A year after Germany’s Bayer Group took over Monsanto, and it’s struggling to deal with the US seed giant’s controversial reputation. Now Bayer is also liable for Monsanto’s legal bills – which are starting to mount alarmingly. Roundup, a herbicide containing glyphosate sold worldwide by Monsanto has long been suspected of causing cancer.
A California court has just awarded more than $2 billion in damages to a couple who had claimed that their use of the pesticide caused them to develop non-Hodgkin’s lymphoma . Bayer’s share price halved last year, and the consequences are already making themselves felt in the company itself: Around 12,000 jobs worldwide are to be cut in the next few years, a considerable proportion of them in Germany. CEO Werner Baumann, who pushed for the merger, is coming under increasing pressure. Voicing criticism, a majority of shareholders voted against absolving Baumann and other managers of their responsibility in the merger. Bayer is in the midst of its greatest crisis.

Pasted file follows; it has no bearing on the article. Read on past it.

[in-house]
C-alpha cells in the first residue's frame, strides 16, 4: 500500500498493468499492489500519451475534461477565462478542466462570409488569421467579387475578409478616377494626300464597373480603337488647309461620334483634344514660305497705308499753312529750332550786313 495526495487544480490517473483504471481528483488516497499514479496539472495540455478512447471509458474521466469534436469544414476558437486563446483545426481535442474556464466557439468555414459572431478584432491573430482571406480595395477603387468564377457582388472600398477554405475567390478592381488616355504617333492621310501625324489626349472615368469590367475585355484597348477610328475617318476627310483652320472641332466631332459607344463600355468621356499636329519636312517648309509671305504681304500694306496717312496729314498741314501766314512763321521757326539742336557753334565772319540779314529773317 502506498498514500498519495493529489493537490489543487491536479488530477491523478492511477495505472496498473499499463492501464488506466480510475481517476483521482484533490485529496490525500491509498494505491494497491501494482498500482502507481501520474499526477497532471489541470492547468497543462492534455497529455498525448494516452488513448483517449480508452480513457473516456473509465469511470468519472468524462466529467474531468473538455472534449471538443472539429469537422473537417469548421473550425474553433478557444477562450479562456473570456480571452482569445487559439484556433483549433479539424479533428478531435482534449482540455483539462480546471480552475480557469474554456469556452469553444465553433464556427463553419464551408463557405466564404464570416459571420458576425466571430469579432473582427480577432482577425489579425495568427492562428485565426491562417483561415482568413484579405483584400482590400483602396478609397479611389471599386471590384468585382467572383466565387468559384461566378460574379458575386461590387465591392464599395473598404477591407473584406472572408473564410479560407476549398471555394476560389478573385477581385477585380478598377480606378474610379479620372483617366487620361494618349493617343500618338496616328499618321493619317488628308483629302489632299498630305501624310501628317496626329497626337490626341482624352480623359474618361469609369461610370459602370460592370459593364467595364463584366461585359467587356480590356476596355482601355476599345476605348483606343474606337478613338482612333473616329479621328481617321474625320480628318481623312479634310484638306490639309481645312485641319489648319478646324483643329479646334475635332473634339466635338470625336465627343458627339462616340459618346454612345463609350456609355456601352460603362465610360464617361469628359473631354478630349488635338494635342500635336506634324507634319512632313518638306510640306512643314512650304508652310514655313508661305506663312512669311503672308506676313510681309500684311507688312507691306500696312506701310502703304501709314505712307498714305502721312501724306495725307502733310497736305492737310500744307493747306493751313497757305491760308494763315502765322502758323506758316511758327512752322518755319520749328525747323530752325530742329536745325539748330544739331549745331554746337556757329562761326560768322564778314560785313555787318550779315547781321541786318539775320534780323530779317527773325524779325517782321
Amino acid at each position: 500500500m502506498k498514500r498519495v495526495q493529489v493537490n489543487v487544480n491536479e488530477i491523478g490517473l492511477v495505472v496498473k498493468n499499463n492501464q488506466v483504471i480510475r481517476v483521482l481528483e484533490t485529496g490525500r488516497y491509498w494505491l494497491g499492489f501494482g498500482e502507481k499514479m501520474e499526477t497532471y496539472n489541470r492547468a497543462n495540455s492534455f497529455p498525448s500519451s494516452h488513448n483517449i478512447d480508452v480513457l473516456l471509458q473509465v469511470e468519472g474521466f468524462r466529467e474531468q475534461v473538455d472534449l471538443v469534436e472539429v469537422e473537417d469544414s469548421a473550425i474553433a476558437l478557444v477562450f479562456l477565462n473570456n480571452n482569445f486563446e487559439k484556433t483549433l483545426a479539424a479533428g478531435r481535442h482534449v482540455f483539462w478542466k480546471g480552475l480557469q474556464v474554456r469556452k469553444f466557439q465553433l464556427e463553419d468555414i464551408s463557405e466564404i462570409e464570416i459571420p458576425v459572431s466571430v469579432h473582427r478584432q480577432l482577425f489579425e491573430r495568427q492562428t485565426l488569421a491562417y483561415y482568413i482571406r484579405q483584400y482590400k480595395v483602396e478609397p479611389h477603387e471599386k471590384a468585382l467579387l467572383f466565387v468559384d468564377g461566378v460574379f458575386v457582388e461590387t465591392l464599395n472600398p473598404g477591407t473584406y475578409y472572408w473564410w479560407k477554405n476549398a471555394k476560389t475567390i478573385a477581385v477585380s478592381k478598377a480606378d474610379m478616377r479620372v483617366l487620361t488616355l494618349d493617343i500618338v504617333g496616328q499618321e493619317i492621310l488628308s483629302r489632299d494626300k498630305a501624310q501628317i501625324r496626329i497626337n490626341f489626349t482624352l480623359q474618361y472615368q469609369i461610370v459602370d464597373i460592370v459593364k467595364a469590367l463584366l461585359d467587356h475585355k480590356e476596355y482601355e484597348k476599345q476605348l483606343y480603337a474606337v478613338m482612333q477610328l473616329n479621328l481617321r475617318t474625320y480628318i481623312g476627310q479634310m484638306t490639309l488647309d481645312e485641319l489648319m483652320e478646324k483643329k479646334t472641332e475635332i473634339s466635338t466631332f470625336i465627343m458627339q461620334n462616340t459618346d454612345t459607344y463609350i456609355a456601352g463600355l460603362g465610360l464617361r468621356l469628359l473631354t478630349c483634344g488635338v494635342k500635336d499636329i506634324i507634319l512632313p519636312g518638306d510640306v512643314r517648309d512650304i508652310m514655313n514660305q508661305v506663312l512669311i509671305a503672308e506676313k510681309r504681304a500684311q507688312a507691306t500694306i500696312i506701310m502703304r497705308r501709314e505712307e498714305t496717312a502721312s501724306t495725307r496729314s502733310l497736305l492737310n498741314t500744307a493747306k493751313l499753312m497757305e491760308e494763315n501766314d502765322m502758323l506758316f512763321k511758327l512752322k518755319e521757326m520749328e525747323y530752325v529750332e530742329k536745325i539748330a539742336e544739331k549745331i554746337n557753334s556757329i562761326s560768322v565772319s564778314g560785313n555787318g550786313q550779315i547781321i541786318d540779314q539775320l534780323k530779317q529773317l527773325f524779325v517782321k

The film traces the effects of the merger and investigates potential new health hazards emanating from glyphosate. How has Monsanto tried in the past to influence politicians, scientists and public opinion? Did the Americans actually play down or ignore the dangers? And does Bayer really distance itself from these practices?